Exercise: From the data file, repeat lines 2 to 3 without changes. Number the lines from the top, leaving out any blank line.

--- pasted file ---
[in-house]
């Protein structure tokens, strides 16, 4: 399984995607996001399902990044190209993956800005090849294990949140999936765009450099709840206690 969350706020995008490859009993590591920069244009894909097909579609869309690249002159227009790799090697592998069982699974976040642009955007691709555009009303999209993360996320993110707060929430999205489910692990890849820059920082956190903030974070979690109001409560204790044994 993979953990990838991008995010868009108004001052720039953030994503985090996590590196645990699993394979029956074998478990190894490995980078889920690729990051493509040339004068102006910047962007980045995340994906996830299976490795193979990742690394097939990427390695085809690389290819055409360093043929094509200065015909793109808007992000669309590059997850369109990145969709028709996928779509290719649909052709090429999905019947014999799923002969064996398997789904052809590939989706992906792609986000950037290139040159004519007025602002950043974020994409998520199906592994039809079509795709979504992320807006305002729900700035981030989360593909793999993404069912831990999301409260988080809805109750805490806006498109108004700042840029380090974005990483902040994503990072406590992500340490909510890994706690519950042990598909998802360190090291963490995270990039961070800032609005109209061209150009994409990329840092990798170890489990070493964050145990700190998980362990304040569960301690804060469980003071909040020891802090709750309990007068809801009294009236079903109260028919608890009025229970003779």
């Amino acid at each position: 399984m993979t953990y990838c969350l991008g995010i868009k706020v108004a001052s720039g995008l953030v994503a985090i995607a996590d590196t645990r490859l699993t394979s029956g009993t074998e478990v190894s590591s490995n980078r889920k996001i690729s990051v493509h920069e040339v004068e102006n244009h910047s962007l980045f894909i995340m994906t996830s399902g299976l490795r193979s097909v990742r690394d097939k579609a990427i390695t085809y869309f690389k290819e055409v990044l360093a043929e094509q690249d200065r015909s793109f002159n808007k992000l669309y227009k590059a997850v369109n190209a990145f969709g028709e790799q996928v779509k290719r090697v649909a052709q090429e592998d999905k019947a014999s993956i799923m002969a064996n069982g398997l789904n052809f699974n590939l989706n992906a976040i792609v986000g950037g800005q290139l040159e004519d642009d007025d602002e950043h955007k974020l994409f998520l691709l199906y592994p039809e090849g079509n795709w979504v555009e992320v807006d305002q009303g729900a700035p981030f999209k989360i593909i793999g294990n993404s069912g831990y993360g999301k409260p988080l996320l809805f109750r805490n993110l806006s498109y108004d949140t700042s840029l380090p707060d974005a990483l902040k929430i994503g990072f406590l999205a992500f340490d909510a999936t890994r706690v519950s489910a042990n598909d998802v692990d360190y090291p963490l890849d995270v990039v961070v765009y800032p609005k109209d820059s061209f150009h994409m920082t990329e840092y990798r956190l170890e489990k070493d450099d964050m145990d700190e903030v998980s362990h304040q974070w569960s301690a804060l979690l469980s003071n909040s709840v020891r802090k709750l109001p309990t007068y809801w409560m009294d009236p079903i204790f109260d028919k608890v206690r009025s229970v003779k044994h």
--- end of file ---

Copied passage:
């Protein structure tokens, strides 16, 4: 399984995607996001399902990044190209993956800005090849294990949140999936765009450099709840206690 969350706020995008490859009993590591920069244009894909097909579609869309690249002159227009790799090697592998069982699974976040642009955007691709555009009303999209993360996320993110707060929430999205489910692990890849820059920082956190903030974070979690109001409560204790044994 993979953990990838991008995010868009108004001052720039953030994503985090996590590196645990699993394979029956074998478990190894490995980078889920690729990051493509040339004068102006910047962007980045995340994906996830299976490795193979990742690394097939990427390695085809690389290819055409360093043929094509200065015909793109808007992000669309590059997850369109990145969709028709996928779509290719649909052709090429999905019947014999799923002969064996398997789904052809590939989706992906792609986000950037290139040159004519007025602002950043974020994409998520199906592994039809079509795709979504992320807006305002729900700035981030989360593909793999993404069912831990999301409260988080809805109750805490806006498109108004700042840029380090974005990483902040994503990072406590992500340490909510890994706690519950042990598909998802360190090291963490995270990039961070800032609005109209061209150009994409990329840092990798170890489990070493964050145990700190998980362990304040569960301690804060469980003071909040020891802090709750309990007068809801009294009236079903109260028919608890009025229970003779």
């Amino acid at each position: 399984m993979t953990y990838c969350l991008g995010i868009k706020v108004a001052s720039g995008l953030v994503a985090i995607a996590d590196t645990r490859l699993t394979s029956g009993t074998e478990v190894s590591s490995n980078r889920k996001i690729s990051v493509h920069e040339v004068e102006n244009h910047s962007l980045f894909i995340m994906t996830s399902g299976l490795r193979s097909v990742r690394d097939k579609a990427i390695t085809y869309f690389k290819e055409v990044l360093a043929e094509q690249d200065r015909s793109f002159n808007k992000l669309y227009k590059a997850v369109n190209a990145f969709g028709e790799q996928v779509k290719r090697v649909a052709q090429e592998d999905k019947a014999s993956i799923m002969a064996n069982g398997l789904n052809f699974n590939l989706n992906a976040i792609v986000g950037g800005q290139l040159e004519d642009d007025d602002e950043h955007k974020l994409f998520l691709l199906y592994p039809e090849g079509n795709w979504v555009e992320v807006d305002q009303g729900a700035p981030f999209k989360i593909i793999g294990n993404s069912g831990y993360g999301k409260p988080l996320l809805f109750r805490n993110l806006s498109y108004d949140t700042s840029l380090p707060d974005a990483l902040k929430i994503g990072f406590l999205a992500f340490d909510a999936t890994r706690v519950s489910a042990n598909d998802v692990d360190y090291p963490l890849d995270v990039v961070v765009y800032p609005k109209d820059s061209f150009h994409m920082t990329e840092y990798r956190l170890e489990k070493d450099d964050m145990d700190e903030v998980s362990h304040q974070w569960s301690a804060l979690l469980s003071n909040s709840v020891r802090k709750l109001p309990t007068y809801w409560m009294d009236p079903i204790f109260d028919k608890v206690r009025s229970v003779k044994h």